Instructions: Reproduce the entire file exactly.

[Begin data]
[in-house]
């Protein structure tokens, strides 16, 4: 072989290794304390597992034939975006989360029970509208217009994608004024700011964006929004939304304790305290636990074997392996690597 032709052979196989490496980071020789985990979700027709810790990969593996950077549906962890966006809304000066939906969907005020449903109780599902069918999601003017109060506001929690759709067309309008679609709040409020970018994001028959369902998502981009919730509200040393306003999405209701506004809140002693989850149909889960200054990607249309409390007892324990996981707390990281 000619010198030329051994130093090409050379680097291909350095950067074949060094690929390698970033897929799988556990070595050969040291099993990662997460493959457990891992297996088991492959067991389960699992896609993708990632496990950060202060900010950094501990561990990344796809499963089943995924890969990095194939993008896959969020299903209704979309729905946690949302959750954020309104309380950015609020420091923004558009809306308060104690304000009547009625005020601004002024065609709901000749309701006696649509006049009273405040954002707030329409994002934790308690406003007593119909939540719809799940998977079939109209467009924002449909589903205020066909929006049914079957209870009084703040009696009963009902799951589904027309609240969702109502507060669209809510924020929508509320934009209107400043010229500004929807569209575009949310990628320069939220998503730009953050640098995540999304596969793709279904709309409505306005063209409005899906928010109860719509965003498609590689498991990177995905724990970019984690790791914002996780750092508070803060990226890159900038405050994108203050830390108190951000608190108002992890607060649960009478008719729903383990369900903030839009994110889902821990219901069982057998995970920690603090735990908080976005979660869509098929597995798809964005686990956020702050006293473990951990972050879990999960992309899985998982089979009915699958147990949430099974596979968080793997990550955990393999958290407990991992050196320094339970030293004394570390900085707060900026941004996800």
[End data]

[in-house]
């Protein structure tokens, strides 16, 4: 072989290794304390597992034939975006989360029970509208217009994608004024700011964006929004939304304790305290636990074997392996690597 032709052979196989490496980071020789985990979700027709810790990969593996950077549906962890966006809304000066939906969907005020449903109780599902069918999601003017109060506001929690759709067309309008679609709040409020970018994001028959369902998502981009919730509200040393306003999405209701506004809140002693989850149909889960200054990607249309409390007892324990996981707390990281 000619010198030329051994130093090409050379680097291909350095950067074949060094690929390698970033897929799988556990070595050969040291099993990662997460493959457990891992297996088991492959067991389960699992896609993708990632496990950060202060900010950094501990561990990344796809499963089943995924890969990095194939993008896959969020299903209704979309729905946690949302959750954020309104309380950015609020420091923004558009809306308060104690304000009547009625005020601004002024065609709901000749309701006696649509006049009273405040954002707030329409994002934790308690406003007593119909939540719809799940998977079939109209467009924002449909589903205020066909929006049914079957209870009084703040009696009963009902799951589904027309609240969702109502507060669209809510924020929508509320934009209107400043010229500004929807569209575009949310990628320069939220998503730009953050640098995540999304596969793709279904709309409505306005063209409005899906928010109860719509965003498609590689498991990177995905724990970019984690790791914002996780750092508070803060990226890159900038405050994108203050830390108190951000608190108002992890607060649960009478008719729903383990369900903030839009994110889902821990219901069982057998995970920690603090735990908080976005979660869509098929597995798809964005686990956020702050006293473990951990972050879990999960992309899985998982089979009915699958147990949430099974596979968080793997990550955990393999958290407990991992050196320094339970030293004394570390900085707060900026941004996800």